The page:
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19 January

If only all political leaders resigned with dignity like Jacinda Ardern

From Truss to Trump, and Boris to Bolsonaro, the world is deficient in leaders prepared to do the decent thing.

By Martin Fletcher

Wow! How refreshing to see New Zealand’s Jacinda Ardern resign of her own free will, with dignity, grace and humility, rather than be dragged from the prime minister’s office. If only other world leaders would learn from her example.

There’s Donald Trump, more than two years after his defeat by Joe Biden, still insisting that the US presidential election was stolen and preparing to run again in 2024 – uncaring or seemingly oblivious to the fact that his refusal to depart the scene merely tears his country apart.

In Brazil another populist with a giant ego, Jair Bolsonaro, is adopting the same destructive tactics. He has refused publicly to acknowledge his defeat by Luiz Inácio Lula da Silva last October, and stands accused of tacitly encouraging his supporters earlier this month to emulate the storming of the US Capitol.

In Israel the perennial Benjamin Netanyahu has just begun his third non-consecutive stint as prime minister with the slenderest of mandates, prompting his opponents to stage huge street protests at his extreme right-wing agenda and self-serving plans to curb judicial power.

British prime ministers are not a whole lot better. Margaret Thatcher clung to power well past her sell-by date until, after 11 years in office and with her popularity destroyed by her foolish poll tax, she was tearfully removed by her own backbenchers. Tony Blair lasted ten years before his catastrophic support for the US invasion of Iraq finally enabled Gordon Brown to prise him out of No 10. Had he left office a few years earlier he would today be feted.

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Brown survived barely three years before he was narrowly defeated by David Cameron in 2010, but even then he briefly sought to strike a coalition deal with the Liberal Democrats instead of gracefully conceding. It is true that Cameron resigned of his own free will after losing the 2016 Brexit referendum, but his credibility was shot and his position was manifestly untenable.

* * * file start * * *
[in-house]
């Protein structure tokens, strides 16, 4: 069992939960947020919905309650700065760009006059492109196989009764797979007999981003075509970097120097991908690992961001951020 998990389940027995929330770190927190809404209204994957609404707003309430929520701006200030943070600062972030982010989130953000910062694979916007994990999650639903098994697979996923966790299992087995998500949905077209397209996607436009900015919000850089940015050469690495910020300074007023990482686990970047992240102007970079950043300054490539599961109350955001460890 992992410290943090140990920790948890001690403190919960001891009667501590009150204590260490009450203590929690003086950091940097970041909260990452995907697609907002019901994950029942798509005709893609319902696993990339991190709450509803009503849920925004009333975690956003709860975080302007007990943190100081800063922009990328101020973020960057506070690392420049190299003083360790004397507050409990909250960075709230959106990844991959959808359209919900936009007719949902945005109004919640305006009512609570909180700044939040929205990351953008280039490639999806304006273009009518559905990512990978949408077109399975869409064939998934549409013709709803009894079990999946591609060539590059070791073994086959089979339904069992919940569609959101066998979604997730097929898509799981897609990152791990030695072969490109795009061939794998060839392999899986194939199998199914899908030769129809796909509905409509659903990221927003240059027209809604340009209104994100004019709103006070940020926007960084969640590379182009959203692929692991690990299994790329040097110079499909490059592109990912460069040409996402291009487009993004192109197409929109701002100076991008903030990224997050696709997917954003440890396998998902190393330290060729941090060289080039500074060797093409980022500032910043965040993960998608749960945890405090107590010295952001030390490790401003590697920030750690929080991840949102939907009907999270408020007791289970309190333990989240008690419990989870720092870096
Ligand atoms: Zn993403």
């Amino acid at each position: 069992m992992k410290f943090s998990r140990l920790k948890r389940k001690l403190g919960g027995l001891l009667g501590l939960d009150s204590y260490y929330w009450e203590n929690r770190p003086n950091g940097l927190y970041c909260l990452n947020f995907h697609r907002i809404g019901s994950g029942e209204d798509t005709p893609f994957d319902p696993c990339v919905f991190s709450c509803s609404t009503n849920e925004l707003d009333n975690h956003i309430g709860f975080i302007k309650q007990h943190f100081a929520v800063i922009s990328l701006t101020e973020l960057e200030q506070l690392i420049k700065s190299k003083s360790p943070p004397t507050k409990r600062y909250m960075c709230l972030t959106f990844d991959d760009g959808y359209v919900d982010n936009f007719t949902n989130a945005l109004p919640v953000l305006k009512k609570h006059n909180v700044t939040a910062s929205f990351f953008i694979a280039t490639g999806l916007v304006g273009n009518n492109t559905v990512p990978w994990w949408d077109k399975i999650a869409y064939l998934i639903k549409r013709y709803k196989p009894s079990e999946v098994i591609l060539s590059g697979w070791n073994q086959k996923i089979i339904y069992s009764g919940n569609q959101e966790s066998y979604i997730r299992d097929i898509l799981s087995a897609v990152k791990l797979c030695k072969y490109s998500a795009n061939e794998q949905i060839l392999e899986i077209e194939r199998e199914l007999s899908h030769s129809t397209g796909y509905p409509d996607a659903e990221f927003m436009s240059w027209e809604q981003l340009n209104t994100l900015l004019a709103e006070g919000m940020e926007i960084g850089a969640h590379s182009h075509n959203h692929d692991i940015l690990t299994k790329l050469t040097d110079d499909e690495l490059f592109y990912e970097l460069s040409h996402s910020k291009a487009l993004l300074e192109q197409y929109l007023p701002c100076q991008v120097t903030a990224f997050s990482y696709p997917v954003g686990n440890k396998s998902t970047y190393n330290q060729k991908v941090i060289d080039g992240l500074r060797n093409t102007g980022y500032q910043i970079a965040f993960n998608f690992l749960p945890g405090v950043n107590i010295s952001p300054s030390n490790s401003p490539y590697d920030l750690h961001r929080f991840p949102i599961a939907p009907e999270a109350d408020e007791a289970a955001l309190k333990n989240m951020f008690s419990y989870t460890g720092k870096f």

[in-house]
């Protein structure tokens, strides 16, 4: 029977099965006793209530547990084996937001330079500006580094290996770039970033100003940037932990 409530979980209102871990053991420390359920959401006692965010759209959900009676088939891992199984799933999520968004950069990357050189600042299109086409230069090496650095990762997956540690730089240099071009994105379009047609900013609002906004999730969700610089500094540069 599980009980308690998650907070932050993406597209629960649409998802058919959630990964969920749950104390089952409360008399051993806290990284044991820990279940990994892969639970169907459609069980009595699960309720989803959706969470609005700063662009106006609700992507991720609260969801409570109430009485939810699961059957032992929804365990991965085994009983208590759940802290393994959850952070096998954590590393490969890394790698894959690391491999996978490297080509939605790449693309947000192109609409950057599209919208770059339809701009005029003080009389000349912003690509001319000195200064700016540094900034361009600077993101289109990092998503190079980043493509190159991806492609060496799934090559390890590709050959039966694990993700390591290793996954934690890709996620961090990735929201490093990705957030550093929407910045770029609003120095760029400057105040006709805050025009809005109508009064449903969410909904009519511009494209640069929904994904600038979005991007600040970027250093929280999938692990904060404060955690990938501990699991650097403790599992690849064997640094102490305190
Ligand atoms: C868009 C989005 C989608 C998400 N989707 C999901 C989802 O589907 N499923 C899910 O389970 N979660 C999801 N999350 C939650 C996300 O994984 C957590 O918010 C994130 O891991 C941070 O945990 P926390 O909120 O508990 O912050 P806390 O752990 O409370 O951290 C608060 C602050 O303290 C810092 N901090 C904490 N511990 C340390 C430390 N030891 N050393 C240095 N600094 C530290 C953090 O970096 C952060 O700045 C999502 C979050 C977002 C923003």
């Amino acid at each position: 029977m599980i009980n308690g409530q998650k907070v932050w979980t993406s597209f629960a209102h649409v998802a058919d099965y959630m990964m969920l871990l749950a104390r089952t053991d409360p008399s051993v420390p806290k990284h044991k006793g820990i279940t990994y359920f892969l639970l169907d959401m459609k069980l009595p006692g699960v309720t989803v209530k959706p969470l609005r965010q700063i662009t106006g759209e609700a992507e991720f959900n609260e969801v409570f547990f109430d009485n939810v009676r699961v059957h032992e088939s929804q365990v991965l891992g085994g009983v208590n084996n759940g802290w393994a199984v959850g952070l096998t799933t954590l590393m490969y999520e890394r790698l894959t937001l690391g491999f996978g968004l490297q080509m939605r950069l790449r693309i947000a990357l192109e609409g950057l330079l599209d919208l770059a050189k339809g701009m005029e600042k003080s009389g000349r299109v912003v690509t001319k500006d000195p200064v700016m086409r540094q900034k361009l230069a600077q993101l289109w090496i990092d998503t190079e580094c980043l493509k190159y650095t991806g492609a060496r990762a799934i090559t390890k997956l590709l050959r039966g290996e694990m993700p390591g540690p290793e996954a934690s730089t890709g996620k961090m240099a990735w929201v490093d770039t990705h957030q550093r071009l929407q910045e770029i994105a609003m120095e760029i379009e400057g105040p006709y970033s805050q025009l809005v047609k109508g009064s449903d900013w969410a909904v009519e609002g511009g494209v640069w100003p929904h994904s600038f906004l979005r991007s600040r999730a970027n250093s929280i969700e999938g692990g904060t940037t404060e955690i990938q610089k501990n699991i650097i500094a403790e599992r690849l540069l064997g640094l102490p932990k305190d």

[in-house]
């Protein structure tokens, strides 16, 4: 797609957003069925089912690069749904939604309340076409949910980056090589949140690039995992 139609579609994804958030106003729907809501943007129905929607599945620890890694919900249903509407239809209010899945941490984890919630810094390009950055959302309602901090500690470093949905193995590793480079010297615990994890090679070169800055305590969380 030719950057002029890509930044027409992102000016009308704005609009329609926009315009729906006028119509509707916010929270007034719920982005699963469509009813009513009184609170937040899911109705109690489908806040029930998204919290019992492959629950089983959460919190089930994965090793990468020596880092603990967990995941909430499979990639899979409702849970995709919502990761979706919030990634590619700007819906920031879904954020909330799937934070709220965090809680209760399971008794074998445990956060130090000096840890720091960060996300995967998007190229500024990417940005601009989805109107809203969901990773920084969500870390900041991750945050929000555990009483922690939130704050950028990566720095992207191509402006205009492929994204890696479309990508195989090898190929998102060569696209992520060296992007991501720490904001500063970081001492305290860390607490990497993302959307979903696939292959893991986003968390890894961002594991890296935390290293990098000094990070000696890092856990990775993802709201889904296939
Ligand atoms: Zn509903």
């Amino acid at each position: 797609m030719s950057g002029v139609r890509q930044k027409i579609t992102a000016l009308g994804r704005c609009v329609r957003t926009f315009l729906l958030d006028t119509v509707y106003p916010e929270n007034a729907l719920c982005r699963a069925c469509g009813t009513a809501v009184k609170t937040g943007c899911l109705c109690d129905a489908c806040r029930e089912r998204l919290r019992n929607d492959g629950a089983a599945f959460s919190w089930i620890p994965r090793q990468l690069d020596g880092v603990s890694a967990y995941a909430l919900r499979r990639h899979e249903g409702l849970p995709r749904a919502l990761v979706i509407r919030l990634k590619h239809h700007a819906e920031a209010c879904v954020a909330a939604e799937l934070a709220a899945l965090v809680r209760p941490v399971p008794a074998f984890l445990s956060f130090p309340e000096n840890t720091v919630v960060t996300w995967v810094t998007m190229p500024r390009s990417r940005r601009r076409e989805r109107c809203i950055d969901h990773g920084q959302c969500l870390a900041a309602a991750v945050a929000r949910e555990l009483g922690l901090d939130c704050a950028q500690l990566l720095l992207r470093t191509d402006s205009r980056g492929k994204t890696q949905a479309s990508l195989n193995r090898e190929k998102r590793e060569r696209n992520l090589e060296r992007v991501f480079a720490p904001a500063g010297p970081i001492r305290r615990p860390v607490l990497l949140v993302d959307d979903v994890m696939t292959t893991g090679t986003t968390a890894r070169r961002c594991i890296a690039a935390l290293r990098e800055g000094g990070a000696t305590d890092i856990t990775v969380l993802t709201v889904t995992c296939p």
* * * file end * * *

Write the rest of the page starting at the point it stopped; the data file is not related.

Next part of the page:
And then came Boris Johnson, who won a “stonking” majority in 2019 before suffering a spectacular loss of popularity as one scandal followed another. As “partygate” raged he said it would take “a Panzer division” to drag him out of Downing Street. He clung on despite 148 (41 per cent) of his MPs opposing him in a confidence vote. He initially refused to step down even as scores of ministers resigned last July, changing his mind only when it became apparent that he could no longer fill all the vacant posts.

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Even now Johnson yearns to make a Churchillian-style comeback, though all but a handful of Tory diehards are heartily sick of him and just wish he would go away.

Finally there was Liz Truss, Johnson’s successor, who should have done the decent thing and resigned after Kwasi Kwateng’s catastrophic mini-Budget last September. She instead sought to survive by sacking the chancellor. “I’m a fighter not a quitter,” she told parliament on 19 October, before accepting the inevitable and ignominiously quitting six days later.

How much better to leave on your own terms, with your pride and integrity intact, as Ardern has done. It is true that her Labour Party face probable defeat next October, but she will have won respect for the manner of her departure. Who knows? She is still young, and should she ever seek to return to front-line politics she might – unlike any of the above – be welcomed back.

[See also: Ten crucial questions about the world in 2023]

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